“I loved her more than health and beauty, and I chose to have her rather than light, because her radiance never ceases. All good things came to me along with her, and in her hands uncounted wealth.” (Wisdom 7:10-11)
The month of October bestows on us an opportunity each year to honor Mary through the Rosary. It is difficult to adequately express what Mary means in the church today. The Catechism has this to say in paragraph 721:
“Mary, the all-holy ever-virgin Mother of God, is the masterwork of the mission of the Son and the Spirit in the fullness of time. For the first time in the plan of salvation and because his Spirit had prepared her, the Father found the dwelling place where his Son and his Spirit could dwell among men. In this sense the Church’s Tradition has often read the most beautiful texts on wisdom in relation to Mary. Mary is acclaimed and represented in the liturgy as the ‘Seat of Wisdom.'”
Tradition teaches that the beautiful passages of scripture referring to Wisdom may be applied to Mary. It is worth dwelling on a few of these passages in the month of October. I begin with the following three verses from Sirach, chapter 24. Referring to wisdom:
18 “Come to me, all you that yearn for me, and be filled with my fruits.”
If we come to Mary, we will be filled with her fruits. St. Elizabeth proclaimed Jesus the fruit of Mary’s womb. So, as foretold in this passage, if we come to Mary we will be filled with Jesus.
21 “He who obeys me will not be put to shame, he who serves me will never fail.”
Jesus himself obeyed Mary. Even as an adult Jesus modeled this obedience at the wedding feast at Cana. Will we do less? The promise of this passage is that we will never fail. That is because Mary in Scripture tells us this one thing: “Do whatever He tells you.” We cannot fail if we obey her in this.
26 “The first man never finished comprehending wisdom, nor will the last succeed in fathoming her.”
The Old and New Testaments give us what we need in order for God’s plan of salvation to be fulfilled. The focus of Scripture is Jesus and rightly so. Yet, for such a crucial figure in salvation history, very little is said in Scripture about Mary. Does that mean there is nothing to say? On the contrary.
This verse from Sirach tells us that there is more to Mary than we will understand this side of eternity.
In fact much has been written on Mary that is eloquent and inspired, for she who inspires these writings is eloquent and inspirational. Most eloquent of all is Louis Marie deMontfort’s “True Devotion to Mary”. If you haven’t already read this book, I encourage you to take this month to do so. It is an essential tool in contemplating the indescribable beauty and mercy of God through Mary.
Interwoven throughout the Wisdom books is a yearning for something uncommonly beautiful, infinitely valuable and absolutely attainable. Wisdom 6:12-14 tells us:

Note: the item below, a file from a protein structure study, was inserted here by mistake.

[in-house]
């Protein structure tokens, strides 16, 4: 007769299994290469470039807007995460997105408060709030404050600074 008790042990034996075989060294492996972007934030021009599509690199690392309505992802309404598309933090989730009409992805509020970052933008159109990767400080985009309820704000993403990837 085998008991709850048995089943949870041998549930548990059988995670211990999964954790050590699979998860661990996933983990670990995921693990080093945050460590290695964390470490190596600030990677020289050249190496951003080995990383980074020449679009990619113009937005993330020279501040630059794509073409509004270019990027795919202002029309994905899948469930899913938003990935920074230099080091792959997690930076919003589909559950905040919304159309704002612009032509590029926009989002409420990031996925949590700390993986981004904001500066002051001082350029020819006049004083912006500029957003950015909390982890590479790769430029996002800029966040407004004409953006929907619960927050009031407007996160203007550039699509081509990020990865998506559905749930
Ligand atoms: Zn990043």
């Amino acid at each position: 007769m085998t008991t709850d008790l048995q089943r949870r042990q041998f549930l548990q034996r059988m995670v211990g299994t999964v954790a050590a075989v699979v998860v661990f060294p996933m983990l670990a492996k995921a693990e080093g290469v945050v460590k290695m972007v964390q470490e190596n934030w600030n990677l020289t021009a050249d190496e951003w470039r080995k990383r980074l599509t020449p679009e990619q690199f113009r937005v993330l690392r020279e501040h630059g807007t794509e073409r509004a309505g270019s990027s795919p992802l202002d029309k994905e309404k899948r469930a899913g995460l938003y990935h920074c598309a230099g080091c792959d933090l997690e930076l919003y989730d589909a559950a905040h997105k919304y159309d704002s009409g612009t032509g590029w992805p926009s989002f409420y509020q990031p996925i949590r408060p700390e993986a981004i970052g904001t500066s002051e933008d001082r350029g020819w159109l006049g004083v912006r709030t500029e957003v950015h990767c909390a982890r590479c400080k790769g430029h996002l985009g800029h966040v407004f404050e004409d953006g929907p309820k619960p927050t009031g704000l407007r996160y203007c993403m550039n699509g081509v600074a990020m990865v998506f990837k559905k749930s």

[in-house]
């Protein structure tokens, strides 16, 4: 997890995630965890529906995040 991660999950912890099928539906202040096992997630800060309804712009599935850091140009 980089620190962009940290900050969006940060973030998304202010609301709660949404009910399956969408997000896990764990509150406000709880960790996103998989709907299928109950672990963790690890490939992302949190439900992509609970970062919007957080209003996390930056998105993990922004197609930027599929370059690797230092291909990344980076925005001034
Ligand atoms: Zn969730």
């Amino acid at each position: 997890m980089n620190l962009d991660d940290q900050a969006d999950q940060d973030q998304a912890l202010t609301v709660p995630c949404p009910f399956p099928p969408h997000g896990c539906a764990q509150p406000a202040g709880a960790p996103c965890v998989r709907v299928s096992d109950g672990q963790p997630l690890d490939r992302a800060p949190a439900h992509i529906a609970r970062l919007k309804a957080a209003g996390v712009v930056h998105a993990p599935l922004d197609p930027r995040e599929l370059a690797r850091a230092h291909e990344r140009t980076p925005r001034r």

“Resplendent and unfading is Wisdom, and she is readily perceived by those who love her, and found by those who seek her. She hastens to make herself known in anticipation of men’s desire; he who watches for her at dawn shall not be disappointed, for he shall find her sitting by his gate.”
Mary anticipates our needs as she did at Cana. She hastens to help those in need as she did for her cousin Elizabeth. She is longing for us to ask for her help. Those who pray the rosary have the promise of her special protection. She stoops down to us in her apparitions and inclines her head towards us, guiding us and showering wisdom like dew on our parched souls.
If we want to imitate Jesus perfectly, we must love his mother as he did. Jesus not only obeyed the law, but fulfilled it perfectly. “Honor your Father and your Mother.” Being God, would he not give her the highest honor he could, an honor beyond our imagination? When Mary proclaimed in the Magnificat that God had “lifted up the lowly”, was she not foretelling her own glorious Assumption and her crowning as Queen of Heaven and Earth? If we who are sinners honor our mothers who are also sinners, how much more would the sinless Son honor the perfect Mother. There can be no doubt that he would give her nothing but the highest honors.
Then, knowing how Jesus has honored his Mother, and seeking to imitate Him to the best of our ability, should we not also honor her to the best of our ability? Should we not trust her with our daily needs as He did and submit to her in obedience as He did? Should we not give her to others as He did while she suffered with him at the foot of the cross?
Let us read that Scripture passage from Wisdom again, but this time let us apply its beautiful sentiments to Mary:
“I loved (the Blessed Mother) more than health and beauty, and I chose to have her rather than light, because her radiance never ceases. All good things came to me along with her, and in her hands uncounted wealth.”
Immaculate Heart of Mary, pray for us, for we love you.